understood here, it is a third party (here : the next generation) who
For an empirical study providing indications of the popularity of the
« indirect reciprocity » view: <4>
Indirect Reciprocity
The Egalitarian Case Against Brundtland’s Sustainability : 2

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Still, indirect reciprocity as defined above has to face three serious
difficulties, the third one being the most general one. First, maxim 1
presupposes the idea that we have obligations towards earlier
generations, hence towards dead people as well. For it is they who
are supposed to generate our obligations towards the next
generation. Still, for a state to justify its sustainable development
policies on the basis of obligations towards dead people seems
rather incompatible with the requirement of a minimal neutrality
towards the various conceptions of the good life as well as towards
the variety of metaphysical views. Indeed, it can be shown that
obligations towards the dead only make sense if we can claim that
dead people do exist in a morally relevant sense. Such an
assumption is probably far from shared by a majority among us.
Second, Maxim 1 cannot be applied to a hypothetical first generation,
since the latter would not - by definition – have received anything
from any generation preceding it. This theory is therefore unable to
tell us what would be wrong in a first generation squandering a
significant part of the capital it began with. Third – and finally -,
there is an even more serious difficulty. The very idea of reciprocity
is problematic if one aims at using it as a basis for a full theory of
justice. For example, for all those who consider – in the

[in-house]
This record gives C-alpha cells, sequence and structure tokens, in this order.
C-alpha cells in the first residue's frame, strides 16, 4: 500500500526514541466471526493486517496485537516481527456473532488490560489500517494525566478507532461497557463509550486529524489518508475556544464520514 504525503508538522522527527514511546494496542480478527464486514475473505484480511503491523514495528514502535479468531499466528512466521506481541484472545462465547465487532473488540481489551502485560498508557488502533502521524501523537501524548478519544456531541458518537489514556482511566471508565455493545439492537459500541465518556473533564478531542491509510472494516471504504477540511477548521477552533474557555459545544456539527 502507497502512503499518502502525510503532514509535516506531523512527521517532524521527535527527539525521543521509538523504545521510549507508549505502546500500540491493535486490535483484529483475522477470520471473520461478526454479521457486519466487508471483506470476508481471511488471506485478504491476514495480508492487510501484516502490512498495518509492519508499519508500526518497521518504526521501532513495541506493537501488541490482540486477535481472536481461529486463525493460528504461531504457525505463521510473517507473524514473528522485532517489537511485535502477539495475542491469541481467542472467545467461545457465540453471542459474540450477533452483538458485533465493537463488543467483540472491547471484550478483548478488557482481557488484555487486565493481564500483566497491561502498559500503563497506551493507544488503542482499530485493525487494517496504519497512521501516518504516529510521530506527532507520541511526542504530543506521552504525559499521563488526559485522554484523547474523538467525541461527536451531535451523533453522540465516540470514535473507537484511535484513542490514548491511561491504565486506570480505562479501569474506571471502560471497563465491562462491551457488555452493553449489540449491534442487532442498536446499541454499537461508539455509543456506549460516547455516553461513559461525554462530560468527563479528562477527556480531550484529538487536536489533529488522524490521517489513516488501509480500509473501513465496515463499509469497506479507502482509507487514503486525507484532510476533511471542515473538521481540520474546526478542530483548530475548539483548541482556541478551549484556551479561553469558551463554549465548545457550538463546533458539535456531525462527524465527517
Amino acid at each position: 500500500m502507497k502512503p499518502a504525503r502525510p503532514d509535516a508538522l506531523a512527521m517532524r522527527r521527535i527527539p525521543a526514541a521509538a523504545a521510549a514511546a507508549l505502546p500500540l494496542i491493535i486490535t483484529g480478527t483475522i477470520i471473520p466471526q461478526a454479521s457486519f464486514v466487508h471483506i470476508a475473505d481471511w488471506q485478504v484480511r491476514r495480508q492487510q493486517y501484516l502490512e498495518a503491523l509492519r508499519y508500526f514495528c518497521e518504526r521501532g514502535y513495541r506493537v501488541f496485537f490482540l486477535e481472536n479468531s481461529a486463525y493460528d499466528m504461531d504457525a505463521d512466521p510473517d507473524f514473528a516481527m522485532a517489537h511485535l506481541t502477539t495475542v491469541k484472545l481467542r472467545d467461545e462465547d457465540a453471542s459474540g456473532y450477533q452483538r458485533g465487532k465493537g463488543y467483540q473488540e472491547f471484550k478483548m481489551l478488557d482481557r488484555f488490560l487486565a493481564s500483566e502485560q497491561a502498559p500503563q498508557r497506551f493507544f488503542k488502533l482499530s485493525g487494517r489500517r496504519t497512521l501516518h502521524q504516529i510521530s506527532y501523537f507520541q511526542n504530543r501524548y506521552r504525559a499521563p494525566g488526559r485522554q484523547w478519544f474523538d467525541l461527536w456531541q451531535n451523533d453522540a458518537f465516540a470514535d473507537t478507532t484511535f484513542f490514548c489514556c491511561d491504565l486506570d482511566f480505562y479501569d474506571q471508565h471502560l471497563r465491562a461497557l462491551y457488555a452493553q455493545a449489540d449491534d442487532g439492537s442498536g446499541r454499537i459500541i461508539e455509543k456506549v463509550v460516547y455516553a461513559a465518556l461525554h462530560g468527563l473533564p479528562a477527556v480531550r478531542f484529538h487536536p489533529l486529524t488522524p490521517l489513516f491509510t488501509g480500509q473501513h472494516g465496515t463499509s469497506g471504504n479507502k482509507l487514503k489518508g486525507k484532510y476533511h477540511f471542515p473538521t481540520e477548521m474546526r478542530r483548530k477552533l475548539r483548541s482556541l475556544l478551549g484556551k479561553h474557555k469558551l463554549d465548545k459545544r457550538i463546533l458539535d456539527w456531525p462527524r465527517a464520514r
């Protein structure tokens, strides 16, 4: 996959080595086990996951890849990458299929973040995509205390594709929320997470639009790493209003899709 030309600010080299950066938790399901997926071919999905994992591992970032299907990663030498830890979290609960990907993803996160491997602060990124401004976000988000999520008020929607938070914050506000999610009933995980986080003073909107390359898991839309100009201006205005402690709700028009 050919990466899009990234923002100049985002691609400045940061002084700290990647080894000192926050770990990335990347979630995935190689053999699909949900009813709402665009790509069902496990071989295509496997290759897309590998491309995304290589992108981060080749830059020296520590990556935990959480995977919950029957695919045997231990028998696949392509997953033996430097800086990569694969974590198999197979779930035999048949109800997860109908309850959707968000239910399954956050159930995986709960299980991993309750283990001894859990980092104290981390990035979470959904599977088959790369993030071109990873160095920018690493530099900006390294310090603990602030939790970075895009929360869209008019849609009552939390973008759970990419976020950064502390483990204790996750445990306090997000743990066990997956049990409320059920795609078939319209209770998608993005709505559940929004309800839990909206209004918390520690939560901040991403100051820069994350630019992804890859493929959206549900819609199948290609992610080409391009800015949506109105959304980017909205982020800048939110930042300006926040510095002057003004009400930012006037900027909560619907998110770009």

intragenerational context - that a person suffering from a major
genetic disability should be granted at least decent social benefits,
this could in principle only be done – for those willing to remain
within a reciprocity framework – if we can reasonably expect this
person to give us the equivalent in return in the future. Once we
accept the reasonable assumption that most of us would want
society - in the intragenerational context - to grant such a person
with social benefits irrespectively of her ability to give something in
return, we have to ask ourselves why this idea of reciprocity should
remain at the heart of our theory of intergenerational justice. Hence,
there are good reasons to look for other possible views.
replaces the original benefactor (here : the current generation). To
take a family-based example, children (Generation 3) will be
provided with generous funding for university studies at will by -
or will inherit family photos from - their parents (Generation 2) “in
return” for the fact that their grandparents (Generation 1) did the
same for their own children (Generation 2).
Notice that this standard view is only one out of three possible
models of intergenerational reciprocity. Indeed, one alternative
indirect reciprocity model goes in the opposite direction : the
current generation owes something to the previous one because of
what the previous one did for the one that preceded it. This is the
case with “pay-as-you-go” pension schemes. Generation 2 (those
who are currently active) owes retirement benefits to the members
of Generation 1 (those who are now retiring) on the understanding
that Generation 3 (those who did not enter the labour market yet)
will do the same for Generation 2 in the future. And there is as well
the theoretical if not practical possibility of a model of
intergenerational justice built strictly on direct reciprocity grounds.
This can be illustrated by Cosandey’s « double reciprocity » view
<5> according to which we owe something to the previous
generation in return for what they have given us and we owe